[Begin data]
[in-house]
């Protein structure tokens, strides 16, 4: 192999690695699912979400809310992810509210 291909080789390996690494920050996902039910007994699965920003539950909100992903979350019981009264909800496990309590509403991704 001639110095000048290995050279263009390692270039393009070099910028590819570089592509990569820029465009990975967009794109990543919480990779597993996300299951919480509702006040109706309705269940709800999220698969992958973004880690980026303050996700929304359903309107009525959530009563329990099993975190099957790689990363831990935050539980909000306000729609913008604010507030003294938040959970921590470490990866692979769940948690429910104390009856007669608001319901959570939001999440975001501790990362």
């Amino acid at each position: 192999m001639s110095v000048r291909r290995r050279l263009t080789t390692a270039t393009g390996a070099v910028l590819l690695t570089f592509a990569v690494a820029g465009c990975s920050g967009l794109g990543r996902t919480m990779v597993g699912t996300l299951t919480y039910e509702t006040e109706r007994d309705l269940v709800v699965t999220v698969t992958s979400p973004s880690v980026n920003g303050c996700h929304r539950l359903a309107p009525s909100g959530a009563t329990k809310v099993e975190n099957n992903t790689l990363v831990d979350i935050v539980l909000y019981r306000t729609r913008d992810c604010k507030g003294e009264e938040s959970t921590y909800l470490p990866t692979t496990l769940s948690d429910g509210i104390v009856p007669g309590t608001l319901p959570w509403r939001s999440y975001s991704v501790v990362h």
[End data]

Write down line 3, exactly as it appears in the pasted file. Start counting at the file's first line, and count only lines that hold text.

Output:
């Amino acid at each position: 192999m001639s110095v000048r291909r290995r050279l263009t080789t390692a270039t393009g390996a070099v910028l590819l690695t570089f592509a990569v690494a820029g465009c990975s920050g967009l794109g990543r996902t919480m990779v597993g699912t996300l299951t919480y039910e509702t006040e109706r007994d309705l269940v709800v699965t999220v698969t992958s979400p973004s880690v980026n920003g303050c996700h929304r539950l359903a309107p009525s909100g959530a009563t329990k809310v099993e975190n099957n992903t790689l990363v831990d979350i935050v539980l909000y019981r306000t729609r913008d992810c604010k507030g003294e009264e938040s959970t921590y909800l470490p990866t692979t496990l769940s948690d429910g509210i104390v009856p007669g309590t608001l319901p959570w509403r939001s999440y975001s991704v501790v990362h």